Have you ever wondered how far the fish you see when diving in the kelp forest move, or if you see the same fish twice when you come back to your favorite dive spot? Since there are no clear boundaries in the ocean, fish are often thought of as moving freely over large areas. Some fish such as the large pelagic (open ocean) species swim across the entire ocean on their migrations. But what about the species we see on the rocky reefs along California’s coast?
This is not only an interesting question because it will tell us how likely it is to see the same fish twice, but it also has important consequences for the management of fisheries and the conservation of these fish species. For example, movement of individuals in and out of protected areas determines how much protection a marine protected area (MPA) of a given size will provide to fish within its boundaries. Movement of individuals will also determine how quickly an area that has been heavily fished will be replenished by individuals moving in from other reefs.
In a recently published synthesis of what we know about the movement of reef fishes along the temperate west coast of North America, Dr. Jan Freiwald, Director of Reef Check California summarized movement studies done since 1950 and on reef fishes along the coast (Freiwald, 2012). He found that the large majority of species studied did not move very far. In fact, for 80% of the species analyzed the maximum movement distance was less than 1.5 kilometers and many of them moved on scales of only a few hundred meters. Further, in all species that have been studied the movement distances of most individuals are much less. Another interesting finding of this study is that the reef fish along the west coast swim within a very defined area, called a home range. What this means is that they move back and forth within a region of the reef rather than moving along the coast in a linear fashion – never returning. We are used to this kind of movement from other animals – they stay within their range or territory but fish have often been thought of as moving without boundaries.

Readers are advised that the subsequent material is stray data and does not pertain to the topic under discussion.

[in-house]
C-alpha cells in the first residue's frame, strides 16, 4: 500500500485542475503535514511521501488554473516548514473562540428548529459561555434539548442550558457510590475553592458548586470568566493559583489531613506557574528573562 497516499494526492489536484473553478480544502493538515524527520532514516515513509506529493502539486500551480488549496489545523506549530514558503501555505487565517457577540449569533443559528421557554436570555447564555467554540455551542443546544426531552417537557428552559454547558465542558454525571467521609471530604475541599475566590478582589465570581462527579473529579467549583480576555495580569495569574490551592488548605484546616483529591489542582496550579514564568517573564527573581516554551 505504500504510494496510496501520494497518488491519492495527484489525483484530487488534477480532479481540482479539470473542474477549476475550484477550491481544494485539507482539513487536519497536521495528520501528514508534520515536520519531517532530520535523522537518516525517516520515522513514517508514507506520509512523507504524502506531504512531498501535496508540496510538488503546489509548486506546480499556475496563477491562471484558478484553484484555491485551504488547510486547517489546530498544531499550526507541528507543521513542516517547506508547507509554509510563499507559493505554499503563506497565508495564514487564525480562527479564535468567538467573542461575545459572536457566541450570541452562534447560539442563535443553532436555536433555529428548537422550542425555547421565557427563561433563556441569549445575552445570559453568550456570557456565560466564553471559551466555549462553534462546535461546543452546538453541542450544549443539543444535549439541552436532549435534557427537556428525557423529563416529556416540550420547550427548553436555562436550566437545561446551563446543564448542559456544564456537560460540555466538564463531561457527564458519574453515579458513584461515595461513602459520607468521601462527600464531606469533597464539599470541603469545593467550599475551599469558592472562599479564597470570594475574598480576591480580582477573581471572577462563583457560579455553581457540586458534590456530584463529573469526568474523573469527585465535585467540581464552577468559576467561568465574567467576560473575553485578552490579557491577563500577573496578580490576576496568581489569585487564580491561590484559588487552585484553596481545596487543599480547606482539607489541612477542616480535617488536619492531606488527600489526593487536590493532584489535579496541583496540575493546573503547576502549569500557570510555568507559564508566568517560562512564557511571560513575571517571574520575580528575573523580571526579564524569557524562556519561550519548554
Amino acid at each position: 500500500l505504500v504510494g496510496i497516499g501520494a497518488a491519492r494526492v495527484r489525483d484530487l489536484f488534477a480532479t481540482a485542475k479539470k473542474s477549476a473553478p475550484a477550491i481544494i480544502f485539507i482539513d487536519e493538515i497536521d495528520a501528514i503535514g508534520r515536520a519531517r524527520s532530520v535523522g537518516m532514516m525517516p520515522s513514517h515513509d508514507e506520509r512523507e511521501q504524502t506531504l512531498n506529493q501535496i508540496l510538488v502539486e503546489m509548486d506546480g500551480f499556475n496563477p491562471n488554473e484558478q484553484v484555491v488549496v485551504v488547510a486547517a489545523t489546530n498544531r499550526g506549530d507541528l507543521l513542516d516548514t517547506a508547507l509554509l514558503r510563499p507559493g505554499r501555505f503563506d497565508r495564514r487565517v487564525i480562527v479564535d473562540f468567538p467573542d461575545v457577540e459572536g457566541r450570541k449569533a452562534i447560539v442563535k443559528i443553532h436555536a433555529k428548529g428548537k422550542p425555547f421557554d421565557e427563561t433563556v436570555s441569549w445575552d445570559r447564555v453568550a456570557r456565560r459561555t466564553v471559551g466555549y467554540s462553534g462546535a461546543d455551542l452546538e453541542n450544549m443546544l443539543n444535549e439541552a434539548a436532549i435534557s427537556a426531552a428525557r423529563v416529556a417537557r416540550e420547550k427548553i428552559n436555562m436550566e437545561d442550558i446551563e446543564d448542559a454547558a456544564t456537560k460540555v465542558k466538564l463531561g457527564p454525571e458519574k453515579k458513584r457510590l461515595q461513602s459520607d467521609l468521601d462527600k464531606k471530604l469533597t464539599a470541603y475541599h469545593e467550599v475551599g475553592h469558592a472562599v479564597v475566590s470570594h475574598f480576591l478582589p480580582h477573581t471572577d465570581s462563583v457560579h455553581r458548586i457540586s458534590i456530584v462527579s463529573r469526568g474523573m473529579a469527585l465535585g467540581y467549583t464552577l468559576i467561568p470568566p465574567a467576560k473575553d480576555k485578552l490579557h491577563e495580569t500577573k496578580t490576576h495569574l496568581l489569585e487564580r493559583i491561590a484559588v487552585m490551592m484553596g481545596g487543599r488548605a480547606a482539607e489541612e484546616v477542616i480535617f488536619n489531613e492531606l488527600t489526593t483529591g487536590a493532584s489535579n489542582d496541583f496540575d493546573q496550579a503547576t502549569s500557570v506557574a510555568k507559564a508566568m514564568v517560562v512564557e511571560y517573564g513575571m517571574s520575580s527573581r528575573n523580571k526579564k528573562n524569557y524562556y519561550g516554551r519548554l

Such limited movement suggests that the neighborhoods in which individuals interact with each other or their ecological community (ecological neighborhoods) are rather small and their interactions are limited to local reefs. The finding of limited movement in temperate reef fish species will have important consequences for understanding the ecology of these species and also for understanding and modeling population connectivity in a management context. Small movement ranges, for example, suggest that MPAs even of relatively small sizes will be effective in protecting individuals and will give them a chance to grow larger within their boundaries. For divers, these findings mean that it is likely that you will see the same individual fish in their home ranges as you visit your favorite dive spots.
The study can be found at: Freiwald, J. (2012). Movement of adult temperate reef fishes off the west coast of North America. Canadian Journal of Fisheries and Aquatic Sciences 69(8): 1362-1374.
|Example of small home ranges of temperate reef fish. The colored lines outline the home ranges of several individuals of kelp greenling on a map of the seafloor (gray shades indicate reef relief). These small areas are on the order of a few hundred square meters in which individuals remained for several years. As higher resolution movement studies become available, we are finding that many species exhibit small home ranges such as these.|